This skeleton tells us little about the vibrant, smart, and often sassy Peggy Schuyler that I found in letters. Beginning with an impassioned plea Hamilton sent in February 1780 to solicit Peggy’s help in his courtship of Eliza.
“Though I have not had the happiness of a personal acquaintance with you,” Hamilton wrote, ”I have had the good fortune to see several very pretty pictures of your person and mind, which have inspired me with a more than common partiality for both…. It is essential to the safety of the state and to the tranquility of the army that one of two things take place; either that (Eliza) be immediately removed from our neighbourhood, or that some other nymph qualified to maintain an equal sway come into it… she will be much less dangerous when she has a rival equal in charms to dispute the prize with her. I solicit your aid.”
Hamilton’s only other direct correspondence with Peggy (that survives to today) was a long postscript attached to a note from Eliza right after their wedding. But scattershot throughout his love letters to Eliza are passing references and tidbits of gossip about his soon-to-be little sister—(whom he immediately dubbed “My Peggy”)—and fond, teasing messages he asks Eliza to pass along to Peggy. Pieced together, they reveal much about Peggy’s high-spirited personality. They also reflect a quick, intuitive, and affectionate friendship with her brother-in-law. This affinity became the unifying thread that binds the novel—even though my focus is on Peggy herself, her wit and revolutionary sensibilities.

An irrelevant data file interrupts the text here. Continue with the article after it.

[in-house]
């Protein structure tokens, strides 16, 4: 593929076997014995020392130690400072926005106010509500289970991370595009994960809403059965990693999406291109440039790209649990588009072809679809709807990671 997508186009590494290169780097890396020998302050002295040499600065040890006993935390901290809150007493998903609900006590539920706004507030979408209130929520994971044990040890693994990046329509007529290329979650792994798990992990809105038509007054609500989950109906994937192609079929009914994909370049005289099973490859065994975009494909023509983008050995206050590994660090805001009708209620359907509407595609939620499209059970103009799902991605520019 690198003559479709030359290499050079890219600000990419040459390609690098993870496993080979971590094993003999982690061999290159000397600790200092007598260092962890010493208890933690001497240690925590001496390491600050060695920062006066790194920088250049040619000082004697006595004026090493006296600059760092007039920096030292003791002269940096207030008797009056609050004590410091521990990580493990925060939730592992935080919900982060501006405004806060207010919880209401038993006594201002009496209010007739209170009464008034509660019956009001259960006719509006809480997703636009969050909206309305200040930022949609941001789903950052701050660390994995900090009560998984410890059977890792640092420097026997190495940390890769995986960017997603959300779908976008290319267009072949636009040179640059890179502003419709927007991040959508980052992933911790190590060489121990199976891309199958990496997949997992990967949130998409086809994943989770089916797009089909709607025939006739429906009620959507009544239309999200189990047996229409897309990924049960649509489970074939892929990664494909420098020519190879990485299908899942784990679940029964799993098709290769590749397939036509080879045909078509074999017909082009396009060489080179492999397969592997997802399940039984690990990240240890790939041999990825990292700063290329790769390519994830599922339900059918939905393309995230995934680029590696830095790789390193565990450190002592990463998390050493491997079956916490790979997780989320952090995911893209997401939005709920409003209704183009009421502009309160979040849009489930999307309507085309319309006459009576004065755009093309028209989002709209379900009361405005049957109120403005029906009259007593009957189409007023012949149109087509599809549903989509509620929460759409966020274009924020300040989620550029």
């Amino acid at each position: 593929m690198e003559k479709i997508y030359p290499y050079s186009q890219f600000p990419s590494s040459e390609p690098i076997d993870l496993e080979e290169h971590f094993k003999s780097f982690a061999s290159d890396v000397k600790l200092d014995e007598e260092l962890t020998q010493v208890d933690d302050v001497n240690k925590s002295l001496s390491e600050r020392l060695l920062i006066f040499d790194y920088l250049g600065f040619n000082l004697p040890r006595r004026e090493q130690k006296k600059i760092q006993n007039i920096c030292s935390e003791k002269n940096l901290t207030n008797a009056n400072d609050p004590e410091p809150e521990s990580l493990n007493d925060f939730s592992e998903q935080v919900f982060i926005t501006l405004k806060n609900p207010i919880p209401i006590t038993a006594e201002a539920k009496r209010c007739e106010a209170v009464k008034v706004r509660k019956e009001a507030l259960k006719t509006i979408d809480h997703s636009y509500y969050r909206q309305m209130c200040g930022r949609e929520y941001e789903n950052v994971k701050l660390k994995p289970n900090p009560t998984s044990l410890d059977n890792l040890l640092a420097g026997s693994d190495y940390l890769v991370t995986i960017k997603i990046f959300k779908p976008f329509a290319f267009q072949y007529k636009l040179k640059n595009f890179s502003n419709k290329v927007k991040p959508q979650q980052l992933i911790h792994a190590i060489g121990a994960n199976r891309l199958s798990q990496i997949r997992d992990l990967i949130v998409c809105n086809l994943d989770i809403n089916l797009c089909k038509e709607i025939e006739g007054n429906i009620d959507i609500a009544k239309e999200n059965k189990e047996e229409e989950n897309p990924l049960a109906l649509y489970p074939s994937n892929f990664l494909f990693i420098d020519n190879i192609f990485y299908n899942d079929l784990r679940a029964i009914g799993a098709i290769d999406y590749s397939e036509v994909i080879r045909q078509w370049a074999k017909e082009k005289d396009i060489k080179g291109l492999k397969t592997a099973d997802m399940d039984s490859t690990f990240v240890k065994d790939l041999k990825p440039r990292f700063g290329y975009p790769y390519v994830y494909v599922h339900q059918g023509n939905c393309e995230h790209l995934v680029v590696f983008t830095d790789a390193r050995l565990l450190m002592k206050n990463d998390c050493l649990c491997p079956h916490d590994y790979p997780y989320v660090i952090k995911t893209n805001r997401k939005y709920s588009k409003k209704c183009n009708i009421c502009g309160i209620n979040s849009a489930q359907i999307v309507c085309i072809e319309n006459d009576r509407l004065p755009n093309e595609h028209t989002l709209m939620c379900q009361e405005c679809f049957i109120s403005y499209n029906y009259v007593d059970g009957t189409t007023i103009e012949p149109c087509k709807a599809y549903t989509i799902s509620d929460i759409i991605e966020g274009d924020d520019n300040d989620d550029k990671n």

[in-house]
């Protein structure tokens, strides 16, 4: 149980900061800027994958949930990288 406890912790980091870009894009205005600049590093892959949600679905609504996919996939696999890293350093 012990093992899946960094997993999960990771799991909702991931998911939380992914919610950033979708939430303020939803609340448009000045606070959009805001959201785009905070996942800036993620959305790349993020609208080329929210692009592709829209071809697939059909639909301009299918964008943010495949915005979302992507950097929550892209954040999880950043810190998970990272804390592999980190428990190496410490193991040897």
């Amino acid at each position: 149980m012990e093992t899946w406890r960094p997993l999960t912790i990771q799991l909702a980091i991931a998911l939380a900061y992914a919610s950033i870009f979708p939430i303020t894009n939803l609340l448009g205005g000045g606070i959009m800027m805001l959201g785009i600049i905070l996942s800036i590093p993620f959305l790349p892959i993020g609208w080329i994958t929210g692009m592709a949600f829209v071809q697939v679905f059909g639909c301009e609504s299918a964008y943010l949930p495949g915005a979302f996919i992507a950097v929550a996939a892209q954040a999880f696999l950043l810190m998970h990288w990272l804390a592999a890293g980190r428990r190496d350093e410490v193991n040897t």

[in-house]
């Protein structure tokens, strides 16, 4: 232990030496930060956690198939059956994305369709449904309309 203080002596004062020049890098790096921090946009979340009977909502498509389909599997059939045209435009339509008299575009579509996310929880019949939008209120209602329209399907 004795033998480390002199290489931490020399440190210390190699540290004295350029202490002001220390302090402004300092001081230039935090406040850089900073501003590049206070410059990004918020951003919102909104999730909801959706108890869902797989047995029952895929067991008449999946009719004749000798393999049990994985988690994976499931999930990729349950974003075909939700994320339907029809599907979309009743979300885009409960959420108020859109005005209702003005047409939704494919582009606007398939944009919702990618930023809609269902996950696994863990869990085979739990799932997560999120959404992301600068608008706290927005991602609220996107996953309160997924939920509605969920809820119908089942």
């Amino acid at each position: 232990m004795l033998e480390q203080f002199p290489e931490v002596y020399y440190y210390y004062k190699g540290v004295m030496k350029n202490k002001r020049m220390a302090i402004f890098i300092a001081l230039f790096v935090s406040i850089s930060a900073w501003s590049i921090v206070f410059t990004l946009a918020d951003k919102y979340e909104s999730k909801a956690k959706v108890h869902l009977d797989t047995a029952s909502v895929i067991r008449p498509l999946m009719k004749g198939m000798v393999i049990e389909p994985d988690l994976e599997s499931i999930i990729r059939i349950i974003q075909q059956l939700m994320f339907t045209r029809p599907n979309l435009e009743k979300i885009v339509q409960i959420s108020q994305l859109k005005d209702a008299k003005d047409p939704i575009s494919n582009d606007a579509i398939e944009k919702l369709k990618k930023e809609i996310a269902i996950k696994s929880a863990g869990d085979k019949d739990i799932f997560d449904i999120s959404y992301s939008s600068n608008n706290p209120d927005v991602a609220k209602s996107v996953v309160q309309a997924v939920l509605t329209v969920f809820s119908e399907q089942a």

I’ve quoted letters from Hamilton and others from the Schuyler circle throughout my novel—misspellings and all, and with signature lines, dates, and locations appearing as they do on the original documents—so readers can experience the letters’ immediacy firsthand. Within them, the heartaches, hardships, and hopes of the people fighting our Revolution resonate palpably. Their notes are filled with tenderness, compliments, longings to see one another, love advice, and gentle jests. Personas are laid bare in the most delightful ways.